Jon Lord

Jon Lord
Jon2 sunflower 2007.JPG
Lord, on stage for The Sunflower Jam, in 2007
Background information
Birth nameJohn Douglas Lord
Born(1941-06-09)9 June 1941
Leicester, England
Died16 July 2012(2012-07-16) (aged 71)
London, England
GenresRock, hard rock, heavy metal, blues rock, progressive rock, classical, jazz, jazz fusion
Occupation(s)Musician, composer
Years active1960-2012
LabelsPurple, EMI, Harvest
Associated actsDeep Purple, Whitesnake, Paice Ashton Lord, The Artwoods, The Flower Pot Men, Anni-Frid Lyngstad

John Douglas Lord (9 June 1941 – 16 July 2012)[1] was an English composer, pianist, and Hammond organ player known for his pioneering work in fusing rock with classical or baroque forms, especially with Deep Purple, as well as Whitesnake, Paice Ashton Lord, The Artwoods, and The Flower Pot Men. In 1968, Lord co-founded Deep Purple, a hard rock band of which he was regarded as the leader until 1970. Together with the other members, he collaborated on most of his band's most popular songs. He and drummer Ian Paice were the only continuous presence in the band during the period from 1968 to 1976, and also from when it was reestablished in 1984 until Lord's retirement from Deep Purple in 2002. On 11 November 2010, he was inducted as an Honorary Fellow of Stevenson College in Edinburgh, Scotland. On 15 July 2011, he was awarded an honorary Doctor of Music degree at De Montfort Hall by the University of Leicester. Lord was posthumously inducted into the Rock and Roll Hall of Fame on 8 April 2016 as a member of Deep Purple.[2]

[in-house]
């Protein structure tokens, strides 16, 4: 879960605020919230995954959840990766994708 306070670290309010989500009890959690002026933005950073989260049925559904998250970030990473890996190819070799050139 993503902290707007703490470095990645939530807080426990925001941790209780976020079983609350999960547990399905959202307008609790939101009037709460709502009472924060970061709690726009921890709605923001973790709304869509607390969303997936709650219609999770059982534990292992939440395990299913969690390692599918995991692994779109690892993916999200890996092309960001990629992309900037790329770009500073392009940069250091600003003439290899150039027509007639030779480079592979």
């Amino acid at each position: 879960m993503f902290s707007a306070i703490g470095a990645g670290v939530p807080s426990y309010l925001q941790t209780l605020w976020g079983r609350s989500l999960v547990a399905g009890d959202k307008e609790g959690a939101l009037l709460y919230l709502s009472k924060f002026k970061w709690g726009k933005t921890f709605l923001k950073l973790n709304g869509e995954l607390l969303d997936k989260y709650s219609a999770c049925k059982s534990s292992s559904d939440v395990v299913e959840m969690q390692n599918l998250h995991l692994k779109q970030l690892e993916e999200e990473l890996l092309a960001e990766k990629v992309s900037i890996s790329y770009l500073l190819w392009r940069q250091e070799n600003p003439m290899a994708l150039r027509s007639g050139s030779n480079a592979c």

Early life

Growing up in Leicester

Lord was born in Leicester on 9 June 1941 to Miriam (1909–1995; née Hudson) and Reginald Lord, growing up at 120 Averill Road[3] and retaining a strong bond with the city throughout his life. His father was an amateur saxophonist and encouraged Lord from an early age. He studied classical piano from the age of five, with a local teacher, Frederick Allt, and this focus on a classical grounding to his material was a recurring trademark in his work, both in composition, arranging and his instrumental solos on piano, organ and electronic keyboards. In particular his influences ranged from Johann Sebastian Bach (a constant connection in his music and his keyboard improvisation) to Medieval popular music and the English tradition of Edward Elgar. He attended Wyggeston Grammar School for Boys between 1952 and 1958 where he gained O Level passes in French, music and mathematics, participated in amateur dramatics and the school choir alongside his organ and piano studies and then worked as a clerk in a solicitor's office for two years.[4]

Lord absorbed the blues sounds that played a key part in his rock career, principally the raw sounds of the great American blues organists Jimmy Smith, Jimmy McGriff and "Brother" Jack McDuff ("Rock Candy"), as well as the stage showmanship of Jerry Lee Lewis and performers like Buddy Holly, whom he saw perform at the De Montfort Hall in Leicester in March 1958.[5] The jazz-blues organ style of black R&B organ players in the 1950s and 1960s, using the trademark blues-organ sound of the Hammond organ (B3 and C3 models) and combining it with the Leslie speaker system (the well-known Hammond-Leslie speaker combination), were seminal influences on Lord. Lord also stated that he was heavily influenced by the organ-based progressive rock played by Vanilla Fudge after seeing that band perform in Great Britain in 1967, and earlier by the personal direction he received from British organ pioneer Graham Bond.[6]

Move to London